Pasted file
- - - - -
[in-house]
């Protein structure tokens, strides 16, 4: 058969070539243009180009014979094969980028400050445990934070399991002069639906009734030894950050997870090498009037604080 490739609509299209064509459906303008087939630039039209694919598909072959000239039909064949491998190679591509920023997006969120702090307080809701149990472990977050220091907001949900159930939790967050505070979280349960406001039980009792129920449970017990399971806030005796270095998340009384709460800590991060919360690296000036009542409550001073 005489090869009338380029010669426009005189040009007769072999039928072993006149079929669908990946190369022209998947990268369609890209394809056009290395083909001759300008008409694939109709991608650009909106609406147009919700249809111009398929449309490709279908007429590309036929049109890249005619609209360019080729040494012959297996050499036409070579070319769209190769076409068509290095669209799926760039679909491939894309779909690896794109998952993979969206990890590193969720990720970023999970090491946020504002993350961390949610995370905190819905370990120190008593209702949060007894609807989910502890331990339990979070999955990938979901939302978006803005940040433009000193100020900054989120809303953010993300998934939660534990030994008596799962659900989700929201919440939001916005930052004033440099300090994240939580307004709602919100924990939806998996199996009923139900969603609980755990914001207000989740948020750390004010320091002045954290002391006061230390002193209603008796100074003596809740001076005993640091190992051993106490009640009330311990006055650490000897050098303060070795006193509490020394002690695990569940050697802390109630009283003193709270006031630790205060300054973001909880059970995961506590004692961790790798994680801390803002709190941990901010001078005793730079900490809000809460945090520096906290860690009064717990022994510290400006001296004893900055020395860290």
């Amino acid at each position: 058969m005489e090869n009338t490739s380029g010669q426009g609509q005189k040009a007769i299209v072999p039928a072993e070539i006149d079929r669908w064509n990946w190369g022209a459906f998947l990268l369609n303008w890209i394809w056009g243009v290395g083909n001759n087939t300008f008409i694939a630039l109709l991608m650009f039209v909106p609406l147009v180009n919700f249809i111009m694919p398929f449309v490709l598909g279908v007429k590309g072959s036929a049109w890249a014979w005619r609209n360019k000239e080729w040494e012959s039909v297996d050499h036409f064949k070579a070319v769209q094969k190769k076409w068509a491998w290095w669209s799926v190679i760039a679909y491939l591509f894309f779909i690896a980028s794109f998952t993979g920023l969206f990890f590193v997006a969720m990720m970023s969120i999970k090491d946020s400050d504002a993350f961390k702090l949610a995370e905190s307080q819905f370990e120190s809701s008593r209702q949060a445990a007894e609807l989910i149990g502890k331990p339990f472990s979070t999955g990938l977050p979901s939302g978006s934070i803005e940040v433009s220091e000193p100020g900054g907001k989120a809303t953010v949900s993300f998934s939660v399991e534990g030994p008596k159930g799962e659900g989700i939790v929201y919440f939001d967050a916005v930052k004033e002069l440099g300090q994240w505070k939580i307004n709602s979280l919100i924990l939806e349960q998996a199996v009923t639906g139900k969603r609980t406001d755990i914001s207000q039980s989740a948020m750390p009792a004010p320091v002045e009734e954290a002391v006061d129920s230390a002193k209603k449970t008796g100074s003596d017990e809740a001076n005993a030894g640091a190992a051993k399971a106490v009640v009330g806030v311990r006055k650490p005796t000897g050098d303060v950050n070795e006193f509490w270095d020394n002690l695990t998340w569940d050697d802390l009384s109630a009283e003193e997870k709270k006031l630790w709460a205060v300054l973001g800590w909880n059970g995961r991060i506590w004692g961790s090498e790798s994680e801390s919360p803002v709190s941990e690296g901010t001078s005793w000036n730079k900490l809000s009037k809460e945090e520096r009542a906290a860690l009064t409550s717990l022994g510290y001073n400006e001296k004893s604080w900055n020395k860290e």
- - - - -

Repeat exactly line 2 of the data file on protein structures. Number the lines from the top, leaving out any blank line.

């Protein structure tokens, strides 16, 4: 058969070539243009180009014979094969980028400050445990934070399991002069639906009734030894950050997870090498009037604080 490739609509299209064509459906303008087939630039039209694919598909072959000239039909064949491998190679591509920023997006969120702090307080809701149990472990977050220091907001949900159930939790967050505070979280349960406001039980009792129920449970017990399971806030005796270095998340009384709460800590991060919360690296000036009542409550001073 005489090869009338380029010669426009005189040009007769072999039928072993006149079929669908990946190369022209998947990268369609890209394809056009290395083909001759300008008409694939109709991608650009909106609406147009919700249809111009398929449309490709279908007429590309036929049109890249005619609209360019080729040494012959297996050499036409070579070319769209190769076409068509290095669209799926760039679909491939894309779909690896794109998952993979969206990890590193969720990720970023999970090491946020504002993350961390949610995370905190819905370990120190008593209702949060007894609807989910502890331990339990979070999955990938979901939302978006803005940040433009000193100020900054989120809303953010993300998934939660534990030994008596799962659900989700929201919440939001916005930052004033440099300090994240939580307004709602919100924990939806998996199996009923139900969603609980755990914001207000989740948020750390004010320091002045954290002391006061230390002193209603008796100074003596809740001076005993640091190992051993106490009640009330311990006055650490000897050098303060070795006193509490020394002690695990569940050697802390109630009283003193709270006031630790205060300054973001909880059970995961506590004692961790790798994680801390803002709190941990901010001078005793730079900490809000809460945090520096906290860690009064717990022994510290400006001296004893900055020395860290």